The other major change is the reduction in the carer's cost once the youngest child reaches secondary school age. It will be reduced by a quarter at the age of 11 ; by half at the age of 14 ; and it disappears entirely at the age of 16. That could help 130,000 absent parents a year, and every absent parent will benefit in due course as his or her children get older.
Some people have said that the basic £44 a week carer element is too high when the children are very young. But when we offer a £40 disregard in family credit for the cost of looking after chidren, the same people say that the amount is far too low. They cannot have it both ways. It costs money to look after children and someone must pay for it. In the first instance, it should be the parents concerned. I have included two other changes in the package. Henceforth, we shall include the entire cost of endowment mortgages up to £60,000, rather than trying to extract the with-profits element, which many people resented and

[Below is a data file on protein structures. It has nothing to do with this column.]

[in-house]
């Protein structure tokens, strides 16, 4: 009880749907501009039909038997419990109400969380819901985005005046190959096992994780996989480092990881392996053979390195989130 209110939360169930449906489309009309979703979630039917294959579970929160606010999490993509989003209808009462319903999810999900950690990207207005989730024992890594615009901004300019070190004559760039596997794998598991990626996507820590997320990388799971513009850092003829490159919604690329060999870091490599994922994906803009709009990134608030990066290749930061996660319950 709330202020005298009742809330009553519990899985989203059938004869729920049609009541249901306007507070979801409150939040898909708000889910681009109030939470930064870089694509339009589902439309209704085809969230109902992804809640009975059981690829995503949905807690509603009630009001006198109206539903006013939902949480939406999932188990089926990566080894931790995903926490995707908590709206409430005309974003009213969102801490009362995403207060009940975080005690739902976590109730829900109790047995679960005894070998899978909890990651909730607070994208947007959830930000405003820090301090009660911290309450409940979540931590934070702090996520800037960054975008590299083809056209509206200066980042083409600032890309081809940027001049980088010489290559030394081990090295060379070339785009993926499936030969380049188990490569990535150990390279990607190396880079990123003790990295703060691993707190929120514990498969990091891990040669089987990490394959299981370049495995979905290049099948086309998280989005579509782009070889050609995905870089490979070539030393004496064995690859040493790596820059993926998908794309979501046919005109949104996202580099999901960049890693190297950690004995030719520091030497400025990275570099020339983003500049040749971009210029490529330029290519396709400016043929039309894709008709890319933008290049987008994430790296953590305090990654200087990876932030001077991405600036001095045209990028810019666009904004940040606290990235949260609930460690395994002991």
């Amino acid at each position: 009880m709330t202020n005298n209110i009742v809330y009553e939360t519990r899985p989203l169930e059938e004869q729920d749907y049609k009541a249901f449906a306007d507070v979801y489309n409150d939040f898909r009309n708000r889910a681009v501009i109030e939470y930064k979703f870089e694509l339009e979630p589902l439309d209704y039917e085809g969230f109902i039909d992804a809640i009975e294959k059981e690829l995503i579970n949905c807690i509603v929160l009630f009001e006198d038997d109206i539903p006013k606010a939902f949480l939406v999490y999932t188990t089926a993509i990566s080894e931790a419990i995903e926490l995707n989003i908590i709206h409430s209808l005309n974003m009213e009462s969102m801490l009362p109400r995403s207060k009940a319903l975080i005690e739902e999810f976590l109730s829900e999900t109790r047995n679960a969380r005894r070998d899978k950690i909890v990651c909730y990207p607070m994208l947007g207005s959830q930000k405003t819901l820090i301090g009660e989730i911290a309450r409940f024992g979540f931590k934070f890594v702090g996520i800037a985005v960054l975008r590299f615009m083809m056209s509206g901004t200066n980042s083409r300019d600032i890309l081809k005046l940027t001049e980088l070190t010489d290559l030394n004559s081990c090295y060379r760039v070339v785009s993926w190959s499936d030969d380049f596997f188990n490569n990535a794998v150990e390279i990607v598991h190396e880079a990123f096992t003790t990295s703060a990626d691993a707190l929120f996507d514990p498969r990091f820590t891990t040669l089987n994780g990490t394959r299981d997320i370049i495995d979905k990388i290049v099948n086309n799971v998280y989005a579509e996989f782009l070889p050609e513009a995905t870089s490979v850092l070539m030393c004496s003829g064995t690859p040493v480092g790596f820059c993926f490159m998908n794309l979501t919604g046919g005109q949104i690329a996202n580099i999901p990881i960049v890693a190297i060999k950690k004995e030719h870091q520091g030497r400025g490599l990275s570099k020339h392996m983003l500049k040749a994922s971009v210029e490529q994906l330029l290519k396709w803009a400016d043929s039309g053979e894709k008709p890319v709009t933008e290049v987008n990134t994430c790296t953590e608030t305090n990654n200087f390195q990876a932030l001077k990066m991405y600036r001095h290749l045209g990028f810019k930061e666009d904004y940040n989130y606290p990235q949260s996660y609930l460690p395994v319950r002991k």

Column 502which was also an administrative hassle that slowed up the process of assessment. We are also remitting the collection fee where the agency does not collect money it is paid direct.
Mr. D. N. Campbell-Savours (Workington) : One of the more tragic aspects of this legislation is the fact that families are now arguing whereas previously they did not argue, which is causing many problems for children. Moreover, families are arguing and children are suffering as a result.